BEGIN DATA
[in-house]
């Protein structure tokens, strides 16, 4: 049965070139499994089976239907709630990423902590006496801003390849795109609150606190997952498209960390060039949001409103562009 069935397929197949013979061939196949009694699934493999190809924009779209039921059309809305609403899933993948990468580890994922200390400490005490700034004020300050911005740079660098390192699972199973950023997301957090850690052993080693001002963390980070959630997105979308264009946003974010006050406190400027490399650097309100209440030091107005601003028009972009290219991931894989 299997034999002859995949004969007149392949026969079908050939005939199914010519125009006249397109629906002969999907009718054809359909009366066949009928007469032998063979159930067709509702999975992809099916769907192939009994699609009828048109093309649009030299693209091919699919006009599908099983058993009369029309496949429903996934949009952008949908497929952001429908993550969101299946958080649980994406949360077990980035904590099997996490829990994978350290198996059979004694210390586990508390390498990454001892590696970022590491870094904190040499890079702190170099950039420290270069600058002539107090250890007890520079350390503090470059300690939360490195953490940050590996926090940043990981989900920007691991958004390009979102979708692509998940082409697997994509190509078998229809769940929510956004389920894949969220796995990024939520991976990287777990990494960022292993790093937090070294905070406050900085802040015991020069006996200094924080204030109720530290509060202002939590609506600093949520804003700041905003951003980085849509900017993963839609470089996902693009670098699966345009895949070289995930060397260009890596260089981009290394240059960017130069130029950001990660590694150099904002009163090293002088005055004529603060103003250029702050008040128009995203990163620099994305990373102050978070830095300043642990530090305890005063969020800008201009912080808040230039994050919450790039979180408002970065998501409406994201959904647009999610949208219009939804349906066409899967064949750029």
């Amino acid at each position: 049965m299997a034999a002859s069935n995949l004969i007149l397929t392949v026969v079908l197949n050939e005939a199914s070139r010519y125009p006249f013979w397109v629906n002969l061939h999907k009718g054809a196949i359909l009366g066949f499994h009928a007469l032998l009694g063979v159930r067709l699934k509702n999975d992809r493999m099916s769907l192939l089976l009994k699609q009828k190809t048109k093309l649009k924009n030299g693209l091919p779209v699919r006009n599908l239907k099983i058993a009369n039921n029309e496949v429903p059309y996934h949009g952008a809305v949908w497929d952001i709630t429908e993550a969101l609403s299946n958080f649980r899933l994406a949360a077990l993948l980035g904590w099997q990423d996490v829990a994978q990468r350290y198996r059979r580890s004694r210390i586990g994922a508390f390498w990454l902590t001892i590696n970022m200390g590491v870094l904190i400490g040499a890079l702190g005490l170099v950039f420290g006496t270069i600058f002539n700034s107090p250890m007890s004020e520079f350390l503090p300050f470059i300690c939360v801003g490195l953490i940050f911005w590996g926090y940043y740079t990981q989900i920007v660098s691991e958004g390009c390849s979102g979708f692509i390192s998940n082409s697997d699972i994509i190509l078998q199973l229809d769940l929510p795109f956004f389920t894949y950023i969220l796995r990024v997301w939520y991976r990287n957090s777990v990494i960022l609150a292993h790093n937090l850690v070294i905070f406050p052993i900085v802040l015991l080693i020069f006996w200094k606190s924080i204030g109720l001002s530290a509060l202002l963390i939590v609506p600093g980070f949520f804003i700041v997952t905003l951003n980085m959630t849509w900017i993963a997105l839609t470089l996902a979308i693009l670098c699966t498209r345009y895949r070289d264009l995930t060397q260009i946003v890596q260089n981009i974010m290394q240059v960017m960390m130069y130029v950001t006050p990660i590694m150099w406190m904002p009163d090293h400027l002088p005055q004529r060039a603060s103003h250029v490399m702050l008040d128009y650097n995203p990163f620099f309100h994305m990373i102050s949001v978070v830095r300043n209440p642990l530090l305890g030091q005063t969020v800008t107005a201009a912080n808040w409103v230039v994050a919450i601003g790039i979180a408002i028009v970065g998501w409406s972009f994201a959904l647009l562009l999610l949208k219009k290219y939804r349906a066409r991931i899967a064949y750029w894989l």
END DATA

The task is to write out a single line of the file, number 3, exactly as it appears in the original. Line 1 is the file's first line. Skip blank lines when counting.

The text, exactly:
């Amino acid at each position: 049965m299997a034999a002859s069935n995949l004969i007149l397929t392949v026969v079908l197949n050939e005939a199914s070139r010519y125009p006249f013979w397109v629906n002969l061939h999907k009718g054809a196949i359909l009366g066949f499994h009928a007469l032998l009694g063979v159930r067709l699934k509702n999975d992809r493999m099916s769907l192939l089976l009994k699609q009828k190809t048109k093309l649009k924009n030299g693209l091919p779209v699919r006009n599908l239907k099983i058993a009369n039921n029309e496949v429903p059309y996934h949009g952008a809305v949908w497929d952001i709630t429908e993550a969101l609403s299946n958080f649980r899933l994406a949360a077990l993948l980035g904590w099997q990423d996490v829990a994978q990468r350290y198996r059979r580890s004694r210390i586990g994922a508390f390498w990454l902590t001892i590696n970022m200390g590491v870094l904190i400490g040499a890079l702190g005490l170099v950039f420290g006496t270069i600058f002539n700034s107090p250890m007890s004020e520079f350390l503090p300050f470059i300690c939360v801003g490195l953490i940050f911005w590996g926090y940043y740079t990981q989900i920007v660098s691991e958004g390009c390849s979102g979708f692509i390192s998940n082409s697997d699972i994509i190509l078998q199973l229809d769940l929510p795109f956004f389920t894949y950023i969220l796995r990024v997301w939520y991976r990287n957090s777990v990494i960022l609150a292993h790093n937090l850690v070294i905070f406050p052993i900085v802040l015991l080693i020069f006996w200094k606190s924080i204030g109720l001002s530290a509060l202002l963390i939590v609506p600093g980070f949520f804003i700041v997952t905003l951003n980085m959630t849509w900017i993963a997105l839609t470089l996902a979308i693009l670098c699966t498209r345009y895949r070289d264009l995930t060397q260009i946003v890596q260089n981009i974010m290394q240059v960017m960390m130069y130029v950001t006050p990660i590694m150099w406190m904002p009163d090293h400027l002088p005055q004529r060039a603060s103003h250029v490399m702050l008040d128009y650097n995203p990163f620099f309100h994305m990373i102050s949001v978070v830095r300043n209440p642990l530090l305890g030091q005063t969020v800008t107005a201009a912080n808040w409103v230039v994050a919450i601003g790039i979180a408002i028009v970065g998501w409406s972009f994201a959904l647009l562009l999610l949208k219009k290219y939804r349906a066409r991931i899967a064949y750029w894989l």